3. The 15 and 17-unit peptides must be activated, because condensation of ordinary amino acids is not spontaneous in water. Lee et al. used a thiobenzyl ester derivative of one peptide. As they say, this also circumvents potential side reactions. The hypothetical primordial soup would not have had intelligent chemists adding the right chemicals to prevent wrong reactions!
    4. The particular 32-unit chain was an a-helix, where hydrogen bonds between different amino acid residues cause the chain to helicize. This common structure is more likely to be able to act as a template under artificial conditions. Lee et al. claim that b-sheets, which also depend on hydrogen bonding, might also be able to act as templates. This seems plausible. a-helices and b-sheets are known as the secondary structure of the protein.14
    Putting all this in layman's terms: A claim that there is a 1 in 10^45 chance of a truly self replicating peptide forming is not true because there is no evidence of any such peptide EVER having formed anywhere in the history of the world.
     
  17. Gold Dragon

    Gold Dragon Well-Known Member

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    Abiogenesis is definitely a conundrum for atheistic materialists. And despite what television shows on the topic like to portray, there are currently no viable models in the scientific community that can account for all the complexities of a single living cell from molecules. Maybe there will be a model or discovery to explain it in the future or maybe there never will be. But at the moment it is still largely a black box. Even if a robust model were to be formulated tomorrow, it cannot say one way or another whether God was behind that process. For that, we will always depend on faith.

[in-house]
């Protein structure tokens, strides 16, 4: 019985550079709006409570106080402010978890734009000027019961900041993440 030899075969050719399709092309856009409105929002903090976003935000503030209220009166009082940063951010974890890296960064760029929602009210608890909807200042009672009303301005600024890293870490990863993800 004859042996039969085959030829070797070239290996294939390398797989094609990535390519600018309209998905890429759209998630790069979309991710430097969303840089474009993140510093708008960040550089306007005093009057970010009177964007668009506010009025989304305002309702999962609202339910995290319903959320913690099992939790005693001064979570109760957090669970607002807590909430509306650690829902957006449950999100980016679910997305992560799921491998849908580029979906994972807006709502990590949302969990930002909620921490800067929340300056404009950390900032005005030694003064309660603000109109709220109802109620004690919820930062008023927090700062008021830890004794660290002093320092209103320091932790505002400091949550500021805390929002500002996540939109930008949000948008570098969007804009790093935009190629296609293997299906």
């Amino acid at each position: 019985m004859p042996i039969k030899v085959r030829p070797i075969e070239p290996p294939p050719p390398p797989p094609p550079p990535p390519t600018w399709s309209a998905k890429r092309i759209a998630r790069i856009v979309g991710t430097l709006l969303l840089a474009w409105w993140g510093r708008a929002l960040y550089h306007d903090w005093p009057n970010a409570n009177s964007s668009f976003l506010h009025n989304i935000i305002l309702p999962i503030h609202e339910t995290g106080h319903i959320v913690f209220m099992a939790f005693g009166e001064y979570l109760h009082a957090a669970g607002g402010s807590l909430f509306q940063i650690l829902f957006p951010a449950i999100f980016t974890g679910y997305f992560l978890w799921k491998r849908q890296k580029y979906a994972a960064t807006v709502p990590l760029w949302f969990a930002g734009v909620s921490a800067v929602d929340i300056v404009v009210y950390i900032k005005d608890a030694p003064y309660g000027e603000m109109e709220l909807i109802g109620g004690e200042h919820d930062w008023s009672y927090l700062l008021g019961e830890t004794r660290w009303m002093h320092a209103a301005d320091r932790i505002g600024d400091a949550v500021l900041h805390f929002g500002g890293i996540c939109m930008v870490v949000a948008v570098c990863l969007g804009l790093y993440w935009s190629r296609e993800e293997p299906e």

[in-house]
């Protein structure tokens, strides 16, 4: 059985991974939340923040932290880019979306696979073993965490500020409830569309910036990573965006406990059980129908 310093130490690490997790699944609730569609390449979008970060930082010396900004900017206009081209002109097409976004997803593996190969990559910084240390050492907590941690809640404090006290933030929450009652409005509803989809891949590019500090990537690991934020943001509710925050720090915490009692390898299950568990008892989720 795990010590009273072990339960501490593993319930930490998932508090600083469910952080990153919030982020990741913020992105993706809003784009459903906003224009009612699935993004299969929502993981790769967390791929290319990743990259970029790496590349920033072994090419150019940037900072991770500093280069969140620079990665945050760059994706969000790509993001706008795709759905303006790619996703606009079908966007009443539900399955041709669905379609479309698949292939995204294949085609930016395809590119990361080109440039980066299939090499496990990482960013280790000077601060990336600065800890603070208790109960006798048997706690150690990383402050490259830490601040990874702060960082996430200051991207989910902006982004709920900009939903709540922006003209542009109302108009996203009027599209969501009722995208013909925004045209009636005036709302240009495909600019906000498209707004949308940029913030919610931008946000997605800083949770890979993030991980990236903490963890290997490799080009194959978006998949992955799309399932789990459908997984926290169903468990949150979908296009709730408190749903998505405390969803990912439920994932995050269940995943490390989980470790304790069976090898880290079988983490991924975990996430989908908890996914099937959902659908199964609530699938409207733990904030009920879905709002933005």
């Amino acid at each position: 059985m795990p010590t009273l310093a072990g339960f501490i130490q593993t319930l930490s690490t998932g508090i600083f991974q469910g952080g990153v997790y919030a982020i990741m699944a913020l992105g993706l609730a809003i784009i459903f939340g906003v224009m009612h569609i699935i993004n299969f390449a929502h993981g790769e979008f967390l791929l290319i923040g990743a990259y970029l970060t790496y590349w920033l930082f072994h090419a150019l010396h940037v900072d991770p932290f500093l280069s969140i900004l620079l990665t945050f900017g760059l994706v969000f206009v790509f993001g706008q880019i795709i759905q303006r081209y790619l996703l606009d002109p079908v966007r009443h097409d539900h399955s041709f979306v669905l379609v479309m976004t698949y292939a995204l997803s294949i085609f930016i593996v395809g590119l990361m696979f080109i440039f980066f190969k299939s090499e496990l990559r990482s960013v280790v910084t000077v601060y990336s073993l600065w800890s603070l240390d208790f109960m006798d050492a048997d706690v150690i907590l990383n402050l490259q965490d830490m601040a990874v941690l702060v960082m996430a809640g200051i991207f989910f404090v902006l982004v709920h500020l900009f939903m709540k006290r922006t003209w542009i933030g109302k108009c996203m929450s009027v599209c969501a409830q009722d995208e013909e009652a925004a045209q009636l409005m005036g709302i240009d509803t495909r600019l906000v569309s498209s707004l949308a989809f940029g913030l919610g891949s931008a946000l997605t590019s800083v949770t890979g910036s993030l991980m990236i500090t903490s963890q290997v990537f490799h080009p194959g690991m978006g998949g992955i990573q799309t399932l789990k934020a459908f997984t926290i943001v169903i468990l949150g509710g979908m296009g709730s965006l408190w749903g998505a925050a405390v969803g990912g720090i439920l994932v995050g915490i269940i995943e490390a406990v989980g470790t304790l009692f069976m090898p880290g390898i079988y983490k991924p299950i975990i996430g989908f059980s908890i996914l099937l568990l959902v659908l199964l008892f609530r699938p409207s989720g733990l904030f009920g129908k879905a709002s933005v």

The validity of evolution does not depend on abiogenesis. Evolution only accounts for how species and diversity of life came about once life existed. And here we have a robust scientific model with plenty of supportive genetic, fossil and ongoing living evidence of its processes at work. Our God is an amazing God for giving life the ability to adapt to changing environments and create new species, even in the harshest of environments.
     
    #17 Gold Dragon, Aug 19, 2017
    Last edited: Aug 19, 2017
  18. Sapper Woody

    Sapper Woody Well-Known Member

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    I am not a chemist or a biologist. I'm actually a physicist/mathematician. So I can't really speak as to the requirements of what would have to happen. It seems like you've got a pretty good handle on it, though.

    What I had to do is to look it up. And I found several secular scientist who claimed that Creationist made it unnecessarily complicated, and the chances were much greater than we claimed.

    But, in the end, it doesn't matter how small the chances are. I still hold to if we about there is even a chance, we've lost.

    As a side note, I hate the term "mathematically impossible" attached to really low odds, like some preacher's do with this issue. I had it drilled into my head by many math profs that "if it's not zero, it's not zero".

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  19. InTheLight

    InTheLight Well-Known Member
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    1:3x10^9 is 1 in 3 billion, not 1 in 3 million.



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  20. Sapper Woody

    Sapper Woody Well-Known Member

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    You are absolutely right. It was late when I wrote that!